GERMAN universities have been gripped by league table fever as the news magazine Focus publishes an exhaustive survey of the best universities in 20 different subjects over a nine-week series.
Telephones at the Munich-based magazine have been ringing constantly since the series began in mid-April, with potential students keen to find out more details of their preferred university, and angry academics keen to point out flaws in their methodology.
"We've had a huge reaction," said a spokesperson for the magazine which has seen a 50,000 rise in its circulation to 800,000 copies a week as a result of its league tables.
"Between 80 and 90 per cent of the calls have been positive and the rest have been constructive. Most complaints have come from universities which did not do very well in the rankings," she said.
The Focus league tables were constructed by a complicated points system: university faculties received grades in six categories; students' views of teaching, professors' assessment of all universities, personnel managers' views, a research publications index, staff-student ratios and share of foreign students. The results in each category were added together and weighted against its competitors to come up with league tables.
But a spokesman for Hanover University, ranked bottom of the law faculty league, told a local newspaper: "The thoroughness of the magazine leaves a lot to be desired." He claimed the staff-student ratio figures were wrong. "If we use the same basis of calculation as other universities, then our faculty has 209 lecturers, not the 47 Focus gave us," he said.
Some academics have complained that the publications index used had not counted much of their published work. Yet German academics cannot expect any respite in league table fever in the near future.
Education minister Jurgen Ruttgers has called for more efficiency and more competition among universities in the forthcoming higher education reform. The federal education ministry is one of the main sponsors of another large-scale consumer survey of higher education, to be published early next year by the Centre for Higher Education Development (CHE) and the non-profit making, independent testing organisation Stiftung Warentest.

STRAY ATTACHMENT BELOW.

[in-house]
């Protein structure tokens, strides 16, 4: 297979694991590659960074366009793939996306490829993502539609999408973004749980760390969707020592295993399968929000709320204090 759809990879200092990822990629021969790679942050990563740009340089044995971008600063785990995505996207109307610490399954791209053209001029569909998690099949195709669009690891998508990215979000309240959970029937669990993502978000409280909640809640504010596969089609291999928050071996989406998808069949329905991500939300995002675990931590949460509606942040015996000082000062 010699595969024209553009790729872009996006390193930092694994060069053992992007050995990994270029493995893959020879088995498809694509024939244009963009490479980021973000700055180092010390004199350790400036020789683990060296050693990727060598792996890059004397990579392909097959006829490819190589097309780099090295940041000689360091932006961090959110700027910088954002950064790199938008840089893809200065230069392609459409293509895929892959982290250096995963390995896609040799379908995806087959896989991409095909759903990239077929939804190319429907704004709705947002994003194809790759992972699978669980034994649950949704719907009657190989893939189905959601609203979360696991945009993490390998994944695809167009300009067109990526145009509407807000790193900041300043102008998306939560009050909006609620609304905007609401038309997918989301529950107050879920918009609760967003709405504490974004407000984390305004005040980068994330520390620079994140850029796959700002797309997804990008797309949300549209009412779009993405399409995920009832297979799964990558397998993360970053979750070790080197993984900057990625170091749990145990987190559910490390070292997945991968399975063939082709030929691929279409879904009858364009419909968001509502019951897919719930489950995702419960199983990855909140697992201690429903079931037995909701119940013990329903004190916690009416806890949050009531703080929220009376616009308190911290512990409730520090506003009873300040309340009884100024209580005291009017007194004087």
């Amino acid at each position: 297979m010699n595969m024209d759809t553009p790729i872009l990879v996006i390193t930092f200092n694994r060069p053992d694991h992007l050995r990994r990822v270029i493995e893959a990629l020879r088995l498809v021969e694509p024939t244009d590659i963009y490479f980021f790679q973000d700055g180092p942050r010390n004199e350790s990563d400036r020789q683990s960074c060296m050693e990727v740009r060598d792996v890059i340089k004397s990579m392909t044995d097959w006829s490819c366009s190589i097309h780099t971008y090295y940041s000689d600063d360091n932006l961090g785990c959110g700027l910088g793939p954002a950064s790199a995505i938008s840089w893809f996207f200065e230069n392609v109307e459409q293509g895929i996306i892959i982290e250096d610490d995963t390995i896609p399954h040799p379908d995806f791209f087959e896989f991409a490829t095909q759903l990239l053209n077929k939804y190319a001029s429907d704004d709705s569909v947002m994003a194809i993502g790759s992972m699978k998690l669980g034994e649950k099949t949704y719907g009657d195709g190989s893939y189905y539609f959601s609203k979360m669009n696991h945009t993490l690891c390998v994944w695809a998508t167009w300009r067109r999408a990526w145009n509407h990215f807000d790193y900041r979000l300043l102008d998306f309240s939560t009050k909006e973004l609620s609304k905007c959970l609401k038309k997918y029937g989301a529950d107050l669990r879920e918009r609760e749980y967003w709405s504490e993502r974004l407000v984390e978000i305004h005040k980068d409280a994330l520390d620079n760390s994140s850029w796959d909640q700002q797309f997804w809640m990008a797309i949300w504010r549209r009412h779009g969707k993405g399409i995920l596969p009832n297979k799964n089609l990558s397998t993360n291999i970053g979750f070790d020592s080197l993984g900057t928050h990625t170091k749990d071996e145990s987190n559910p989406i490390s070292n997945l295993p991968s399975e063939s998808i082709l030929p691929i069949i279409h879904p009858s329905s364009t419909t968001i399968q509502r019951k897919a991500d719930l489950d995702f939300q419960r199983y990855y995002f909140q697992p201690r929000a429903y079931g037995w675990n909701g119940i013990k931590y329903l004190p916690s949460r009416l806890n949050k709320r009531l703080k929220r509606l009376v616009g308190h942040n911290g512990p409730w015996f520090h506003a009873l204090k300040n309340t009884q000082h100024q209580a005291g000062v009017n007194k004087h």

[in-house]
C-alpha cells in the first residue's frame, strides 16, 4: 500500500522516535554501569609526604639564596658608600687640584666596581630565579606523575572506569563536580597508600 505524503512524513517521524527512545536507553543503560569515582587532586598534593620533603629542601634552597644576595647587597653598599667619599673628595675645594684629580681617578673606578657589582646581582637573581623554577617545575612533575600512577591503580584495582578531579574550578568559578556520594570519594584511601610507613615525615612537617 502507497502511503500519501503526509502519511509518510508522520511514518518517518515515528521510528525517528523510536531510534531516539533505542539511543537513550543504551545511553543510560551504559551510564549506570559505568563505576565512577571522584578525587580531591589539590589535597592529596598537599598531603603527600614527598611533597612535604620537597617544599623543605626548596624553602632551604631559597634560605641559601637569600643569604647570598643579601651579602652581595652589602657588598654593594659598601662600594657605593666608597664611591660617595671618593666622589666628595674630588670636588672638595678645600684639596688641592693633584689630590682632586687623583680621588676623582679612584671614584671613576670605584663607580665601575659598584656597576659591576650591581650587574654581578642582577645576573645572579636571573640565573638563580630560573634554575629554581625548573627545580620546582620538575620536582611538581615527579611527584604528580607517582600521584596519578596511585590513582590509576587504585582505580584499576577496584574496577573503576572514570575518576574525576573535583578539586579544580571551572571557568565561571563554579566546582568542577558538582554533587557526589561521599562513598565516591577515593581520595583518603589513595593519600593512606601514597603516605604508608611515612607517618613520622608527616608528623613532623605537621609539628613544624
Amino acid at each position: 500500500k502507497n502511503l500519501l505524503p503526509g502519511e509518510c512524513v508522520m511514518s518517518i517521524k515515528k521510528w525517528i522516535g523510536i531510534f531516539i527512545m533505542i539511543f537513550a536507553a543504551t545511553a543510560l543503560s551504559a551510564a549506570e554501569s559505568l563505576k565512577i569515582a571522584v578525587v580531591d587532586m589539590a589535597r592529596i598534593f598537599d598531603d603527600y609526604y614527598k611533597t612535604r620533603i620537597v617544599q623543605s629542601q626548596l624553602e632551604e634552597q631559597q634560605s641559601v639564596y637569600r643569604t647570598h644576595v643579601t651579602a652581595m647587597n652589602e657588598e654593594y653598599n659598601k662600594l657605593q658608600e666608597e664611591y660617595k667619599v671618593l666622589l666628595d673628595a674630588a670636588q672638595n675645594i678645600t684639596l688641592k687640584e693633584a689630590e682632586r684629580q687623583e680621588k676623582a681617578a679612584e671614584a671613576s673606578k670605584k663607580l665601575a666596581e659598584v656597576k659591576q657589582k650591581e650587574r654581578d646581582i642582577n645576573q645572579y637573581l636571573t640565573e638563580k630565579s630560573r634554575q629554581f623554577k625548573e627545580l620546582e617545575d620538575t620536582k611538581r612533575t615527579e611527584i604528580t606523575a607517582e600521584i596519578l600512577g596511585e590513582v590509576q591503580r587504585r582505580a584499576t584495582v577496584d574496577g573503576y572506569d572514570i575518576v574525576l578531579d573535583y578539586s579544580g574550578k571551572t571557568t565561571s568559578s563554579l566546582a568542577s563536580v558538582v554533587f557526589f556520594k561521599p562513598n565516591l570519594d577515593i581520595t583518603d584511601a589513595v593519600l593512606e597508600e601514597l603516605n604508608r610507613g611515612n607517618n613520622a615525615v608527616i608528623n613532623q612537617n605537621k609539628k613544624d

The good news for academics is that this survey, free from profit constraints, will not publish league tables. Instead, it will aim to produce facts relevant for students looking for the right course, including the range offered by courses and information about cities in which the universities are based, said Andreas Barz, leader of the project.
"We are working very hard on gaining acceptance from the universities. It is important to us that all involved accept the methods. The university's profile should be clear so students know exactly what is offered," he said.
Some academics appear to be getting used to the criticism. Dietrich Schwanitz, professor of English studies at Hamburg University, and an eloquent critic of Germany's higher education system, told local press of his faculty's poor 43rd ranking: "No wonder. The result is fair. I hadn't expected anything else."